“Trauma, but make it
Talented author, singer and actor Nakhane (Touré) has relocated to London to seek out new places, people and inspiration, following the recent release of his album, You Will Not Die. We caught up with him during a recent visit to Jo’burg
With a novel, two albums and a critically acclaimed film under his belt, Nakhane’s already writing again, but isn’t yet sure what it will turn out to be. “I’ve found myself waking up wanting to read and write. I seem to have lots of words in my head right now. I’ve also gone back to the way I used to write at first – going for walks, being inspired by things and then writing little vignettes. From those, I create short stories or songs,” he says.
Fans are still working their way through his soulful, electronica album, You Will Not Die, and the passionate, pared-down videos he’s been releasing. Nakhane says he’s enjoying the songs on the album more than those on his first offering,
“When I finished my first album, I found that I wanted to get away from it immediately. I also didn’t like the crowds I was playing to – white, middle-class men with plaid shirts and beards – and my instinct was to challenge them. I just wasn’t ticking the boxes with authenticity. “It’s been very different with my second album. During performances of my new songs, I see myself as a shaman or priest of that experience and I allow people to participate by asking questions between songs. If you think about African culture and izimbongi, audience participation is historically a very powerful thing. Similarly, with my performances, I want my audience to leave changed by the music.”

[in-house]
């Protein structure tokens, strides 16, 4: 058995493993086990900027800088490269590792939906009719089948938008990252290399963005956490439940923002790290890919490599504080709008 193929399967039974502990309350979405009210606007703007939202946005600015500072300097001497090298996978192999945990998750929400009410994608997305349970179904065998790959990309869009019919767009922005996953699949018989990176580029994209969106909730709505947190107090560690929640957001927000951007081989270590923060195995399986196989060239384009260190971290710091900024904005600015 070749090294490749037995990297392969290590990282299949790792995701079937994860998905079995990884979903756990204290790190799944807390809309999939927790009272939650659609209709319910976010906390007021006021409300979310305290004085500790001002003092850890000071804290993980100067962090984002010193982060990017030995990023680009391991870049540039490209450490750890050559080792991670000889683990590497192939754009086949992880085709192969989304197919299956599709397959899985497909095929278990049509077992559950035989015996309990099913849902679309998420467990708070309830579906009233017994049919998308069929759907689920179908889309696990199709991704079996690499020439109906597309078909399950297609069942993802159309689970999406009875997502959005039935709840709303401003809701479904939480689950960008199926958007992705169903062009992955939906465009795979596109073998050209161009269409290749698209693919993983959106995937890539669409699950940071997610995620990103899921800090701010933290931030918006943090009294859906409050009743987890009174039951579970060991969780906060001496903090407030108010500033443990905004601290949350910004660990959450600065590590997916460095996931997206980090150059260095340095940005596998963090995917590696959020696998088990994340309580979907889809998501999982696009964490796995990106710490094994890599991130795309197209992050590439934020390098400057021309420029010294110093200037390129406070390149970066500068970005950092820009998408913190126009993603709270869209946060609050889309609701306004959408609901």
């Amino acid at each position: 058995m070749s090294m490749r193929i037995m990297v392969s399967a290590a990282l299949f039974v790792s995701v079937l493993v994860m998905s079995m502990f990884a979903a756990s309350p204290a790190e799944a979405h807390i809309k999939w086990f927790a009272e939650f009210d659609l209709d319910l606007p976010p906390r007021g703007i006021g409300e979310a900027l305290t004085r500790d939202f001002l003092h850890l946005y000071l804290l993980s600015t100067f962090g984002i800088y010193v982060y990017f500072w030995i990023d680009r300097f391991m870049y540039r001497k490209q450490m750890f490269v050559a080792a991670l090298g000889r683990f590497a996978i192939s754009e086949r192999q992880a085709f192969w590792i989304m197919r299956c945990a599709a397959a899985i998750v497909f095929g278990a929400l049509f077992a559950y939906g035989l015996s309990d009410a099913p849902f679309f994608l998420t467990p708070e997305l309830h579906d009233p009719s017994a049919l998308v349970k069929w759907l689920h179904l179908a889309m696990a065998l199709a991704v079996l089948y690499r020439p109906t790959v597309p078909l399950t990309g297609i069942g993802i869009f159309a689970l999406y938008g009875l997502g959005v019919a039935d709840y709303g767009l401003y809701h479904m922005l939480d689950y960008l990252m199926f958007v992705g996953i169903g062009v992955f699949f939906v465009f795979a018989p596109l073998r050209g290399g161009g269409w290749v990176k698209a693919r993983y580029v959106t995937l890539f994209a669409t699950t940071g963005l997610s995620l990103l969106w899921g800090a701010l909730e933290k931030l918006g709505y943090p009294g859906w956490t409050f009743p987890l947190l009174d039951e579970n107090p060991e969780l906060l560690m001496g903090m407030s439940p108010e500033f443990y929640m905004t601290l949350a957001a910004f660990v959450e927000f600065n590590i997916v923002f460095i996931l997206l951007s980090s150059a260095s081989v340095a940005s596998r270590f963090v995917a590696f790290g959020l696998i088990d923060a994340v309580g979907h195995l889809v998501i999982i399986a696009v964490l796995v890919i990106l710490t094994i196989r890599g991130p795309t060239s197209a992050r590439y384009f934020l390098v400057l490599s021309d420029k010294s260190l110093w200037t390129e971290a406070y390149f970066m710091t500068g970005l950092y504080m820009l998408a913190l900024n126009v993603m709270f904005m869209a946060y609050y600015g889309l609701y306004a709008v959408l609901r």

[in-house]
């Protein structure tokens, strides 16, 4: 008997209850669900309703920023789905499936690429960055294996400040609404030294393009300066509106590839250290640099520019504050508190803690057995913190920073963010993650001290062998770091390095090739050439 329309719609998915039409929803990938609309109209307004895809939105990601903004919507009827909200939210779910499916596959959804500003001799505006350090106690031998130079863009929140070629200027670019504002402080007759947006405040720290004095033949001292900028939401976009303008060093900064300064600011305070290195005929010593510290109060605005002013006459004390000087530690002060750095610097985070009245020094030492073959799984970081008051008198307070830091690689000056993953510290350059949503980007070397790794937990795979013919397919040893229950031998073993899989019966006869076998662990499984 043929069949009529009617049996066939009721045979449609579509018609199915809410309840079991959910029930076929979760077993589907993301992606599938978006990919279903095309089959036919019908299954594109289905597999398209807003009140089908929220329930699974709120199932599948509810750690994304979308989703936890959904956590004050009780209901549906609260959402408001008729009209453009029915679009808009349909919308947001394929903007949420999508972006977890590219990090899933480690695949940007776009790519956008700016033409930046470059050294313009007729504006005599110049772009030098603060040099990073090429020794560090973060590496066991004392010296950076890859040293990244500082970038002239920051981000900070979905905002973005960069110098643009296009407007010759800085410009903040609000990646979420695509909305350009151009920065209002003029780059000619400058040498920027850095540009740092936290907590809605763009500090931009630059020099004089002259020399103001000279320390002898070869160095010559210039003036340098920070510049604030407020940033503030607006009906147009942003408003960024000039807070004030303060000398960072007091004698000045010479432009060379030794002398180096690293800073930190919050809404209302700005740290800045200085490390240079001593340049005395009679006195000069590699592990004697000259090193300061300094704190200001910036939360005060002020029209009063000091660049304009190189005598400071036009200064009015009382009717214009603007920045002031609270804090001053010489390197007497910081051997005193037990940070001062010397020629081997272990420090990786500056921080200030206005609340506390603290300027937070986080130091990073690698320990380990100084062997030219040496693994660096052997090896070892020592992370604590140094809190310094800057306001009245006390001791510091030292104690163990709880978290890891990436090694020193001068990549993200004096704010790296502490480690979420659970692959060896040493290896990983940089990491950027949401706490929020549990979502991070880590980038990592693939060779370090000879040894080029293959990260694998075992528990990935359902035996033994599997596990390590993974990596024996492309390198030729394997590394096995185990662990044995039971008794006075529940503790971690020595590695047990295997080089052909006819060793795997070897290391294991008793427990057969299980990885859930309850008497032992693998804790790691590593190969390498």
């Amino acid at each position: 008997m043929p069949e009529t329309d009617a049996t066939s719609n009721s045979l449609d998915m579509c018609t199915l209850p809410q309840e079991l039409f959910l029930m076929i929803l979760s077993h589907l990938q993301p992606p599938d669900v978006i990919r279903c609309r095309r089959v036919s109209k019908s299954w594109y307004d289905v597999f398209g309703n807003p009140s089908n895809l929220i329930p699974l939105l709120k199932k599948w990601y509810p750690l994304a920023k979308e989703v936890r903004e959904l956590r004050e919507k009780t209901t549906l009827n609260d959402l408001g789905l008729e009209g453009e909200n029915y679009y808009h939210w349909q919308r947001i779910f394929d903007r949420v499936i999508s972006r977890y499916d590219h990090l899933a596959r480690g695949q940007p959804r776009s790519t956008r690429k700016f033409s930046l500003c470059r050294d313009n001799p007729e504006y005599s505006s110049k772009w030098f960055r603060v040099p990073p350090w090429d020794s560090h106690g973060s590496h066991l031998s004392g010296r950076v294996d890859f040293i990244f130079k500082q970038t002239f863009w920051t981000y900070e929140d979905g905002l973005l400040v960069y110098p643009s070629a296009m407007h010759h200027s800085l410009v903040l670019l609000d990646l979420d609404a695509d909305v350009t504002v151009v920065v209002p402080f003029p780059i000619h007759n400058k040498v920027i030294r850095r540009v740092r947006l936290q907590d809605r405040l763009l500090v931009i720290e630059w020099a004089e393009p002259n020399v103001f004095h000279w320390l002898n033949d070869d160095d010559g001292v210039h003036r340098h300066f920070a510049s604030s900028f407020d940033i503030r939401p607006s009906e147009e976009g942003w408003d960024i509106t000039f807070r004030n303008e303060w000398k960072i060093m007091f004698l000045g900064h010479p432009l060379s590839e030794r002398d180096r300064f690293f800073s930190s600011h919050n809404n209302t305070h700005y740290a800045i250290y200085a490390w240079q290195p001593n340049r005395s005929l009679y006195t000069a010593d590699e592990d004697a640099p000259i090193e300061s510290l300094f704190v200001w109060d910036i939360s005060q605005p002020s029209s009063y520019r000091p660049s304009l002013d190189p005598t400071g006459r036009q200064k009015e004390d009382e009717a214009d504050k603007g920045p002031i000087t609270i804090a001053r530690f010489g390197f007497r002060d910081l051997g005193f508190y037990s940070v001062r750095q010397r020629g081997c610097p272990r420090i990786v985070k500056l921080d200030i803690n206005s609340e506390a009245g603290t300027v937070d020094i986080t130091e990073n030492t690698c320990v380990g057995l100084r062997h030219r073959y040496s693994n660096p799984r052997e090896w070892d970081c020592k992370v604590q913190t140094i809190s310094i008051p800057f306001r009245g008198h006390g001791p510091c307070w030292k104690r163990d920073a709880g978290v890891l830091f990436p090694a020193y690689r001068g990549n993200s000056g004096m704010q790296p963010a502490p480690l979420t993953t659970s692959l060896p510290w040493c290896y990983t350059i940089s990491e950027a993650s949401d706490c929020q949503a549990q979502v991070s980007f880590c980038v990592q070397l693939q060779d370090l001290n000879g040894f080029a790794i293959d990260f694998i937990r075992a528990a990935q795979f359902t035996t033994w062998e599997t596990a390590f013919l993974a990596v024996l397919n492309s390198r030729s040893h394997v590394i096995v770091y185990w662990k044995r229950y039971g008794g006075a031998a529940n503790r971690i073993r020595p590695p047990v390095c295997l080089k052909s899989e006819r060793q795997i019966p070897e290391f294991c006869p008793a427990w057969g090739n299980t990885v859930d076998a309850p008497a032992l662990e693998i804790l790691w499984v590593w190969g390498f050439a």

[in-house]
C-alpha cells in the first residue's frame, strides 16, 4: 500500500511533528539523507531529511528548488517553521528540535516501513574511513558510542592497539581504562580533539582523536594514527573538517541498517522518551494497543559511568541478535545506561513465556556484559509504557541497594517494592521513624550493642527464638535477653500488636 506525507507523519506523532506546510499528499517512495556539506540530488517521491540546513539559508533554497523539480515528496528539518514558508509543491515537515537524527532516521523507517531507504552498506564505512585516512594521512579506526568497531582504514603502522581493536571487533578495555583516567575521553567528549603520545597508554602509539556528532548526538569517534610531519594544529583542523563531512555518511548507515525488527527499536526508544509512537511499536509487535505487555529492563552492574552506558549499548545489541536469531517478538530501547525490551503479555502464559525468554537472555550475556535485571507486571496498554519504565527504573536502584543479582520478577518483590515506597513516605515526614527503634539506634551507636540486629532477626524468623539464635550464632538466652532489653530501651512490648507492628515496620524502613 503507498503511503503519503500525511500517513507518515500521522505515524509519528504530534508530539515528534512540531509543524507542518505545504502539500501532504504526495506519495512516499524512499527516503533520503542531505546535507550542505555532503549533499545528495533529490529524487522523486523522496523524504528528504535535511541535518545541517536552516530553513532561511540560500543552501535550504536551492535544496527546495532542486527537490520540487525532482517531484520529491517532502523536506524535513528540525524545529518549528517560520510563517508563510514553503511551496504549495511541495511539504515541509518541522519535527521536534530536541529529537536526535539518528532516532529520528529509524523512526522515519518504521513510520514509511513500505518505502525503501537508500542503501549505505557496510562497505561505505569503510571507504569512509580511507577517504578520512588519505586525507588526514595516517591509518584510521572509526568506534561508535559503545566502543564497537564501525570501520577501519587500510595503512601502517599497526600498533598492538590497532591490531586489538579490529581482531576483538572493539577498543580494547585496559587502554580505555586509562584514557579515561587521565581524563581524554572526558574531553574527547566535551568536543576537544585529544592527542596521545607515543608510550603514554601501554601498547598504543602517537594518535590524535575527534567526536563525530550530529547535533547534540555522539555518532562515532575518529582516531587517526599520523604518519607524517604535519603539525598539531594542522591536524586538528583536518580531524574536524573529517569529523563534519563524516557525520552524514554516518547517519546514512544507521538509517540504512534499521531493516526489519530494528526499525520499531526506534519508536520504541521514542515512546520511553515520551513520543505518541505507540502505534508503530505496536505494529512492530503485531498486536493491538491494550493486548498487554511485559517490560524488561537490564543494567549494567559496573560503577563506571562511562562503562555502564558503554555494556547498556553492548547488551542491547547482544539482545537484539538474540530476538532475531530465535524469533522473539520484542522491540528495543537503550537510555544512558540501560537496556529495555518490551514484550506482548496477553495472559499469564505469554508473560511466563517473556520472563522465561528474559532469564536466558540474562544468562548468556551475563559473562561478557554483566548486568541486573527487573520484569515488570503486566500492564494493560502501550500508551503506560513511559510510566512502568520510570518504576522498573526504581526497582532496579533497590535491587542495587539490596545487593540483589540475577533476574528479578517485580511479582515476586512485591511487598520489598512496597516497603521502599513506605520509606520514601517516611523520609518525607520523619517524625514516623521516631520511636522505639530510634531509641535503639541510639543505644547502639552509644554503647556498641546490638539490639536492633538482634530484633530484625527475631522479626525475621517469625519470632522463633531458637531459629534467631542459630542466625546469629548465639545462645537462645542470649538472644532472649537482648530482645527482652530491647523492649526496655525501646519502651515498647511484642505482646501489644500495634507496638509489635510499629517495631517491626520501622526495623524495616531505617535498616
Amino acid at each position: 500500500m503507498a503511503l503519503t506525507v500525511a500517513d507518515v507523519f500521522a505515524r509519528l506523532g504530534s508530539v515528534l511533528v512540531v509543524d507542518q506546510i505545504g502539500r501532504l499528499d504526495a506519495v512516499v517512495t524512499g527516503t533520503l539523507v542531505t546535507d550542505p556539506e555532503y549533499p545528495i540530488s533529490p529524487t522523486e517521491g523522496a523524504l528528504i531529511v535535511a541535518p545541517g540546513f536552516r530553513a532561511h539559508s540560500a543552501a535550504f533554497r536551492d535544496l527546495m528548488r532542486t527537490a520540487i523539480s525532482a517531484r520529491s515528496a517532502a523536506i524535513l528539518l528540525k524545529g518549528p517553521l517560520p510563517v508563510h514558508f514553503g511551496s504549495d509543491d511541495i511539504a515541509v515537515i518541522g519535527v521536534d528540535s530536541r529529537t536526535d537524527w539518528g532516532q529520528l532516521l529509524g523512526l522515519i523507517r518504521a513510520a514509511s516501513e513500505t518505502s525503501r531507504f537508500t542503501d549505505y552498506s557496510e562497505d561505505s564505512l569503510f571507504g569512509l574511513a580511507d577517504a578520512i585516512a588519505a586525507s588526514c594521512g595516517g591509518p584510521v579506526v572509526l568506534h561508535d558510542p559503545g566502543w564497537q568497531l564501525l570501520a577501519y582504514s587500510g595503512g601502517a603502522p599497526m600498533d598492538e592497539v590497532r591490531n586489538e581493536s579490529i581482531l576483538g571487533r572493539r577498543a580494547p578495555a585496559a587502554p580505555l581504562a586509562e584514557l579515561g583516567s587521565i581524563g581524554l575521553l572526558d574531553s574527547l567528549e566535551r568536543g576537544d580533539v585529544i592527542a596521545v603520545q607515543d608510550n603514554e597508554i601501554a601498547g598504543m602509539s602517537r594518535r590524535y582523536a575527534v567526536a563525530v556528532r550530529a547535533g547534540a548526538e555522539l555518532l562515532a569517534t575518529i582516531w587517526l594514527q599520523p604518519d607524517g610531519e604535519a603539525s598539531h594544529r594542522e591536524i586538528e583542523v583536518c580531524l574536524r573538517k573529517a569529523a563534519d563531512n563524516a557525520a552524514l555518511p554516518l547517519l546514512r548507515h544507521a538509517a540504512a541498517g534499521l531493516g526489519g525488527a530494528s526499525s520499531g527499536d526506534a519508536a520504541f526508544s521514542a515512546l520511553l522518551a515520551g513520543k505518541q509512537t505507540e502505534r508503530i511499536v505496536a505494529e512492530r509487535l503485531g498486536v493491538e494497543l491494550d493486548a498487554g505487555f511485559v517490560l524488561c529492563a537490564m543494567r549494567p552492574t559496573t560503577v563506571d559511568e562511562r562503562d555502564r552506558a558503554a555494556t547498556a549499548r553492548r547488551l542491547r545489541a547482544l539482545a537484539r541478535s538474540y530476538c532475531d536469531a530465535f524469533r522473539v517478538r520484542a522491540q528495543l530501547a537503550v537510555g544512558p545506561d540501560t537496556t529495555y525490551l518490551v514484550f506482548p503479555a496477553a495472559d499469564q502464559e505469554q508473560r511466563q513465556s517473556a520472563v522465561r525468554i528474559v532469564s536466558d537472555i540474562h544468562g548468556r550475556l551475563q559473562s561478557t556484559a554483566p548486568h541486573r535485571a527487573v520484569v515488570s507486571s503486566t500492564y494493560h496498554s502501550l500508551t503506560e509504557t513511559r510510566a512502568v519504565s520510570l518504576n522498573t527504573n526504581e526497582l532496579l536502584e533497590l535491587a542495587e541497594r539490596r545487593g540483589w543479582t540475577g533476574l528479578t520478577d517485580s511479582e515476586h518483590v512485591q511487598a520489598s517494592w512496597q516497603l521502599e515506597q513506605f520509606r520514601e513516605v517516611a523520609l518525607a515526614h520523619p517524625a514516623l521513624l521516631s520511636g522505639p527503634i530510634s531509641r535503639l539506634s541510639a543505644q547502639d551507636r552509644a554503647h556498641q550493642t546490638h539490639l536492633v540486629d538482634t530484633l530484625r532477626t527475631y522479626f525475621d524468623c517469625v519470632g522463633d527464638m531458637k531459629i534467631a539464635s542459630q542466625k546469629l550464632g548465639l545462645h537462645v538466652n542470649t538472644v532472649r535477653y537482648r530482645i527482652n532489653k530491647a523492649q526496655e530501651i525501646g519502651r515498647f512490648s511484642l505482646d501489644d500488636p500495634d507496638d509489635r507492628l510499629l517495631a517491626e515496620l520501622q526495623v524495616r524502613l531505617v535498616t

Nakhane says the gut-wrenching opening track, Violent Measures, is one of his favourites, as it reinforces the idea of laughing at yourself in trying circumstances.
“On some level, joy is combat in a world that gains from your pain and your selfhate, especially as people of colour. Being happy and smiling in the face of adversity becomes revolutionary, strangely enough. The simple fact that queer people exist in the media is revolutionary enough, even if they’re not ‘woke’. Being visibly queer without any shame attached to it is powerful. A friend and I were joking recently about how the album’s message for us is ‘trauma, but make it fashion. That really resonates with me. It’s hard to make something off-centre but that’s the kind of work that’s more interesting for me,” he says.